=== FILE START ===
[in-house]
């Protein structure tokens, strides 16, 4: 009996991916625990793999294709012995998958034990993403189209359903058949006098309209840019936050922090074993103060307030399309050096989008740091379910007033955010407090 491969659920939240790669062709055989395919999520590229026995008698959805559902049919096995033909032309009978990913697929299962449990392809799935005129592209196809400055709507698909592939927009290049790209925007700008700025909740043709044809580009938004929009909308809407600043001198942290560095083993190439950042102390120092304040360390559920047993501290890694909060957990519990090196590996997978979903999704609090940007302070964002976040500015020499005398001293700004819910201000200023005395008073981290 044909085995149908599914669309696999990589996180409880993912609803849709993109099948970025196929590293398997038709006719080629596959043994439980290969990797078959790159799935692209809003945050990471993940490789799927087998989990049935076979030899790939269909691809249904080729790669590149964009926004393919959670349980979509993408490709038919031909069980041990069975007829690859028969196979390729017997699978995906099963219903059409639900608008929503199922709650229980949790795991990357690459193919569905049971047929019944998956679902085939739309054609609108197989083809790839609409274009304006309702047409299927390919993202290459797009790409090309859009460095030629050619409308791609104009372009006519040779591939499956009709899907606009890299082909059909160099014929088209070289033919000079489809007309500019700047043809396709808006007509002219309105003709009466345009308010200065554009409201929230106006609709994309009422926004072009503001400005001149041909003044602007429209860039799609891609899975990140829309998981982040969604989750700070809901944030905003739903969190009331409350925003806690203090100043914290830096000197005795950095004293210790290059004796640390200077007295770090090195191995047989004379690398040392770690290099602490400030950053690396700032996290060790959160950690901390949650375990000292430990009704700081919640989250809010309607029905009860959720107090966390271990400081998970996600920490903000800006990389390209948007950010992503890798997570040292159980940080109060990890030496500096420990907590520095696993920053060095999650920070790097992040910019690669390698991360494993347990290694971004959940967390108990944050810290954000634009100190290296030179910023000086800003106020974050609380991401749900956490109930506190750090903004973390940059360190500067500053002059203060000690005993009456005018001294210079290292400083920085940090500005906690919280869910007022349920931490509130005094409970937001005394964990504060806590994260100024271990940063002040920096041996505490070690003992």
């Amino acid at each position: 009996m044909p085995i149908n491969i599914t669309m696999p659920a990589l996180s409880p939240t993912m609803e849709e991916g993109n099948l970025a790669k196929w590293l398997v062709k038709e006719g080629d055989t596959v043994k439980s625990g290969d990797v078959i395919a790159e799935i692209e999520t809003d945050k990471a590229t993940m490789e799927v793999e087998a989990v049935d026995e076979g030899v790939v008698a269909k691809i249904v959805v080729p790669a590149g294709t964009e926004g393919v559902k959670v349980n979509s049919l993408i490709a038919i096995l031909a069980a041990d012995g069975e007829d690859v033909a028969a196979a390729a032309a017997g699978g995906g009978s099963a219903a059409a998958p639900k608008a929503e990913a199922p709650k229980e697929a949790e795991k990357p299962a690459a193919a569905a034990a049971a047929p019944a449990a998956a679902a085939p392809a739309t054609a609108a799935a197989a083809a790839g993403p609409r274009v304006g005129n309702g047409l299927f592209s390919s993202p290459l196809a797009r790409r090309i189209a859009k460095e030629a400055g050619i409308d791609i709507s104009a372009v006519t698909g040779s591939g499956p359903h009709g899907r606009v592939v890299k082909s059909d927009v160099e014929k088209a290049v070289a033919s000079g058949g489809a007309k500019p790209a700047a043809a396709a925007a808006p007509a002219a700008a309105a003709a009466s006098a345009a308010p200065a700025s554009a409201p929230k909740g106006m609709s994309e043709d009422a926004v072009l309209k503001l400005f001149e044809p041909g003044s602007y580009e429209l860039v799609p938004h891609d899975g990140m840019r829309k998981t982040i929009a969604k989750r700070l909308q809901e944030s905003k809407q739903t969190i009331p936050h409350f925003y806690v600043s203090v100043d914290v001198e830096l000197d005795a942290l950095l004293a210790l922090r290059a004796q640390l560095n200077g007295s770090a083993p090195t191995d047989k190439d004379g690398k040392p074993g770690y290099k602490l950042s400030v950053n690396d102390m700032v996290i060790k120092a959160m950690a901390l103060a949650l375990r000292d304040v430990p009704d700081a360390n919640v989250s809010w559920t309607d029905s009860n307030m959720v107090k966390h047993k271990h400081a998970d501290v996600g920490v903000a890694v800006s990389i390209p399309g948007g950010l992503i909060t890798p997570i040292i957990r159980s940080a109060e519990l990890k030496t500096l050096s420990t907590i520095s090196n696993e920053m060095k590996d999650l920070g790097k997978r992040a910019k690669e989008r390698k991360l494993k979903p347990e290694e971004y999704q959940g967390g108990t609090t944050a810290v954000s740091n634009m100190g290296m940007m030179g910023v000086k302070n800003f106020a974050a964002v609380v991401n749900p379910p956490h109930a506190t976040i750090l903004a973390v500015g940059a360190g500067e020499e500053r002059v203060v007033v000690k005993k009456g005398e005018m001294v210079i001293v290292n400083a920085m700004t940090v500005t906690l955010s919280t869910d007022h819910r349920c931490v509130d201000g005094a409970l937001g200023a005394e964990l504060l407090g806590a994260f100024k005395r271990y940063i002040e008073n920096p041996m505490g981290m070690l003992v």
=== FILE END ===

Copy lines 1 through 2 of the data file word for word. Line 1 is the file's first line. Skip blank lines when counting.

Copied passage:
[in-house]
């Protein structure tokens, strides 16, 4: 009996991916625990793999294709012995998958034990993403189209359903058949006098309209840019936050922090074993103060307030399309050096989008740091379910007033955010407090 491969659920939240790669062709055989395919999520590229026995008698959805559902049919096995033909032309009978990913697929299962449990392809799935005129592209196809400055709507698909592939927009290049790209925007700008700025909740043709044809580009938004929009909308809407600043001198942290560095083993190439950042102390120092304040360390559920047993501290890694909060957990519990090196590996997978979903999704609090940007302070964002976040500015020499005398001293700004819910201000200023005395008073981290 044909085995149908599914669309696999990589996180409880993912609803849709993109099948970025196929590293398997038709006719080629596959043994439980290969990797078959790159799935692209809003945050990471993940490789799927087998989990049935076979030899790939269909691809249904080729790669590149964009926004393919959670349980979509993408490709038919031909069980041990069975007829690859028969196979390729017997699978995906099963219903059409639900608008929503199922709650229980949790795991990357690459193919569905049971047929019944998956679902085939739309054609609108197989083809790839609409274009304006309702047409299927390919993202290459797009790409090309859009460095030629050619409308791609104009372009006519040779591939499956009709899907606009890299082909059909160099014929088209070289033919000079489809007309500019700047043809396709808006007509002219309105003709009466345009308010200065554009409201929230106006609709994309009422926004072009503001400005001149041909003044602007429209860039799609891609899975990140829309998981982040969604989750700070809901944030905003739903969190009331409350925003806690203090100043914290830096000197005795950095004293210790290059004796640390200077007295770090090195191995047989004379690398040392770690290099602490400030950053690396700032996290060790959160950690901390949650375990000292430990009704700081919640989250809010309607029905009860959720107090966390271990400081998970996600920490903000800006990389390209948007950010992503890798997570040292159980940080109060990890030496500096420990907590520095696993920053060095999650920070790097992040910019690669390698991360494993347990290694971004959940967390108990944050810290954000634009100190290296030179910023000086800003106020974050609380991401749900956490109930506190750090903004973390940059360190500067500053002059203060000690005993009456005018001294210079290292400083920085940090500005906690919280869910007022349920931490509130005094409970937001005394964990504060806590994260100024271990940063002040920096041996505490070690003992």